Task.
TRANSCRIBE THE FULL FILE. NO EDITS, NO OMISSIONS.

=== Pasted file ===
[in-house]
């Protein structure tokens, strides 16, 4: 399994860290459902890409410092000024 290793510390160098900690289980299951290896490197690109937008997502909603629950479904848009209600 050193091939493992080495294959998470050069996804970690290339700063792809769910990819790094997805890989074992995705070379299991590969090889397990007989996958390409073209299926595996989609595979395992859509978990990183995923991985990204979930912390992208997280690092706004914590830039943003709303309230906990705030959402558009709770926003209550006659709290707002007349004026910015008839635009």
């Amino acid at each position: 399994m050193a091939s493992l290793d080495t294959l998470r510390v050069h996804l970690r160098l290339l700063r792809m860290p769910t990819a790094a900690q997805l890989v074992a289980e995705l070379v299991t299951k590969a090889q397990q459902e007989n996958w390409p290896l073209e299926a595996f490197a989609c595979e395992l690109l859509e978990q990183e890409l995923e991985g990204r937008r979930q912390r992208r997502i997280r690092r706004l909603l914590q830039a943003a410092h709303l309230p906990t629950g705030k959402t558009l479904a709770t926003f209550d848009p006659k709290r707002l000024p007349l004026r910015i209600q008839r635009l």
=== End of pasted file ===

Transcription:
[in-house]
């Protein structure tokens, strides 16, 4: 399994860290459902890409410092000024 290793510390160098900690289980299951290896490197690109937008997502909603629950479904848009209600 050193091939493992080495294959998470050069996804970690290339700063792809769910990819790094997805890989074992995705070379299991590969090889397990007989996958390409073209299926595996989609595979395992859509978990990183995923991985990204979930912390992208997280690092706004914590830039943003709303309230906990705030959402558009709770926003209550006659709290707002007349004026910015008839635009």
């Amino acid at each position: 399994m050193a091939s493992l290793d080495t294959l998470r510390v050069h996804l970690r160098l290339l700063r792809m860290p769910t990819a790094a900690q997805l890989v074992a289980e995705l070379v299991t299951k590969a090889q397990q459902e007989n996958w390409p290896l073209e299926a595996f490197a989609c595979e395992l690109l859509e978990q990183e890409l995923e991985g990204r937008r979930q912390r992208r997502i997280r690092r706004l909603l914590q830039a943003a410092h709303l309230p906990t629950g705030k959402t558009l479904a709770t926003f209550d848009p006659k709290r707002l000024p007349l004026r910015i209600q008839r635009l």